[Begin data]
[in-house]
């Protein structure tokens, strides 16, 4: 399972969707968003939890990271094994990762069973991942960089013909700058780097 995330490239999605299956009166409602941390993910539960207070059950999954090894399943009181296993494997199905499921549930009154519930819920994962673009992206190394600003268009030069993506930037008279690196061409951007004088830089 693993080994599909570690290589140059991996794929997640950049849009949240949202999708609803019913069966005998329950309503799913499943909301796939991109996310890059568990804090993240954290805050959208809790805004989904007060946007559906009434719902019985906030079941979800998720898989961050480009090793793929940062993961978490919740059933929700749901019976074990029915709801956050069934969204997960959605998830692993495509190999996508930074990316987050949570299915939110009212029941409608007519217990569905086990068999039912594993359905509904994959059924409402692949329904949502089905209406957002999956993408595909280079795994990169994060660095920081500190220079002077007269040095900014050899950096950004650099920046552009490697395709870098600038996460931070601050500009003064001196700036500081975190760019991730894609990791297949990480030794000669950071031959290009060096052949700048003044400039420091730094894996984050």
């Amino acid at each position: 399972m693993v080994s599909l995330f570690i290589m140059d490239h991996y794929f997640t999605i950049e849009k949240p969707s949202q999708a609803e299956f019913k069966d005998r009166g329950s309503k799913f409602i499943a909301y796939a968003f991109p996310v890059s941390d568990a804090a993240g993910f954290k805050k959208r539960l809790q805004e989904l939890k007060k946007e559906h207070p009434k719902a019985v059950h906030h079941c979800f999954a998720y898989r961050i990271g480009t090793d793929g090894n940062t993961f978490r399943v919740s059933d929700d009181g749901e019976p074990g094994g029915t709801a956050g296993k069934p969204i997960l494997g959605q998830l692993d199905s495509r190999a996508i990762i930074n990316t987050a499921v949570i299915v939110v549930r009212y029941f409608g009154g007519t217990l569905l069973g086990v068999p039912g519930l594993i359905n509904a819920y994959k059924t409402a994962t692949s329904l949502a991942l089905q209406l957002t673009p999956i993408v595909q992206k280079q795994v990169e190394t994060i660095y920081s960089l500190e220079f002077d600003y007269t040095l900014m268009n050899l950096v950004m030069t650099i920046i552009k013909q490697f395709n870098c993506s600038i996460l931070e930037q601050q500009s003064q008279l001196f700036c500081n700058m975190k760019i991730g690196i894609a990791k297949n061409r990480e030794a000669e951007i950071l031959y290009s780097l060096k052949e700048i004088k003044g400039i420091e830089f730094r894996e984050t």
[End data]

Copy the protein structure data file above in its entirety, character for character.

[in-house]
């Protein structure tokens, strides 16, 4: 399972969707968003939890990271094994990762069973991942960089013909700058780097 995330490239999605299956009166409602941390993910539960207070059950999954090894399943009181296993494997199905499921549930009154519930819920994962673009992206190394600003268009030069993506930037008279690196061409951007004088830089 693993080994599909570690290589140059991996794929997640950049849009949240949202999708609803019913069966005998329950309503799913499943909301796939991109996310890059568990804090993240954290805050959208809790805004989904007060946007559906009434719902019985906030079941979800998720898989961050480009090793793929940062993961978490919740059933929700749901019976074990029915709801956050069934969204997960959605998830692993495509190999996508930074990316987050949570299915939110009212029941409608007519217990569905086990068999039912594993359905509904994959059924409402692949329904949502089905209406957002999956993408595909280079795994990169994060660095920081500190220079002077007269040095900014050899950096950004650099920046552009490697395709870098600038996460931070601050500009003064001196700036500081975190760019991730894609990791297949990480030794000669950071031959290009060096052949700048003044400039420091730094894996984050």
């Amino acid at each position: 399972m693993v080994s599909l995330f570690i290589m140059d490239h991996y794929f997640t999605i950049e849009k949240p969707s949202q999708a609803e299956f019913k069966d005998r009166g329950s309503k799913f409602i499943a909301y796939a968003f991109p996310v890059s941390d568990a804090a993240g993910f954290k805050k959208r539960l809790q805004e989904l939890k007060k946007e559906h207070p009434k719902a019985v059950h906030h079941c979800f999954a998720y898989r961050i990271g480009t090793d793929g090894n940062t993961f978490r399943v919740s059933d929700d009181g749901e019976p074990g094994g029915t709801a956050g296993k069934p969204i997960l494997g959605q998830l692993d199905s495509r190999a996508i990762i930074n990316t987050a499921v949570i299915v939110v549930r009212y029941f409608g009154g007519t217990l569905l069973g086990v068999p039912g519930l594993i359905n509904a819920y994959k059924t409402a994962t692949s329904l949502a991942l089905q209406l957002t673009p999956i993408v595909q992206k280079q795994v990169e190394t994060i660095y920081s960089l500190e220079f002077d600003y007269t040095l900014m268009n050899l950096v950004m030069t650099i920046i552009k013909q490697f395709n870098c993506s600038i996460l931070e930037q601050q500009s003064q008279l001196f700036c500081n700058m975190k760019i991730g690196i894609a990791k297949n061409r990480e030794a000669e951007i950071l031959y290009s780097l060096k052949e700048i004088k003044g400039i420091e830089f730094r894996e984050t």